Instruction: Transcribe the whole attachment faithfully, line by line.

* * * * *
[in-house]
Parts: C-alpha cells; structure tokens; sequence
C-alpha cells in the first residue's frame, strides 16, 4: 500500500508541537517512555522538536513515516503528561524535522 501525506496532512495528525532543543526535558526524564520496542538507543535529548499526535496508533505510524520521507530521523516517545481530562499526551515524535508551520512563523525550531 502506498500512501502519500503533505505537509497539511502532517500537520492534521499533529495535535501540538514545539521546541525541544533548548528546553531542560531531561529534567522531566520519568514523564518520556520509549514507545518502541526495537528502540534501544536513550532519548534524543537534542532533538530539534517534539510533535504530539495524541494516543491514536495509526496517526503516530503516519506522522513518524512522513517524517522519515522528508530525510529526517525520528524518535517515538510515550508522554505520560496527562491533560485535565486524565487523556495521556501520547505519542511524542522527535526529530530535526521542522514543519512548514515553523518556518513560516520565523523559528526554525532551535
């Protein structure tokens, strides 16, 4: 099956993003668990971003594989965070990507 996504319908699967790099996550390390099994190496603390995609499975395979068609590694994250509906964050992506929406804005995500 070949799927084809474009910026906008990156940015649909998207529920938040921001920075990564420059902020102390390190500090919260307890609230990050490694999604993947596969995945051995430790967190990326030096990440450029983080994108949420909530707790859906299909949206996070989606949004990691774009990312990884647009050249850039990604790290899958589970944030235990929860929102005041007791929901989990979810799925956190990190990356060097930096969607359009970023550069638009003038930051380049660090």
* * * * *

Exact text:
[in-house]
Parts: C-alpha cells; structure tokens; sequence
C-alpha cells in the first residue's frame, strides 16, 4: 500500500508541537517512555522538536513515516503528561524535522 501525506496532512495528525532543543526535558526524564520496542538507543535529548499526535496508533505510524520521507530521523516517545481530562499526551515524535508551520512563523525550531 502506498500512501502519500503533505505537509497539511502532517500537520492534521499533529495535535501540538514545539521546541525541544533548548528546553531542560531531561529534567522531566520519568514523564518520556520509549514507545518502541526495537528502540534501544536513550532519548534524543537534542532533538530539534517534539510533535504530539495524541494516543491514536495509526496517526503516530503516519506522522513518524512522513517524517522519515522528508530525510529526517525520528524518535517515538510515550508522554505520560496527562491533560485535565486524565487523556495521556501520547505519542511524542522527535526529530530535526521542522514543519512548514515553523518556518513560516520565523523559528526554525532551535
């Protein structure tokens, strides 16, 4: 099956993003668990971003594989965070990507 996504319908699967790099996550390390099994190496603390995609499975395979068609590694994250509906964050992506929406804005995500 070949799927084809474009910026906008990156940015649909998207529920938040921001920075990564420059902020102390390190500090919260307890609230990050490694999604993947596969995945051995430790967190990326030096990440450029983080994108949420909530707790859906299909949206996070989606949004990691774009990312990884647009050249850039990604790290899958589970944030235990929860929102005041007791929901989990979810799925956190990190990356060097930096969607359009970023550069638009003038930051380049660090």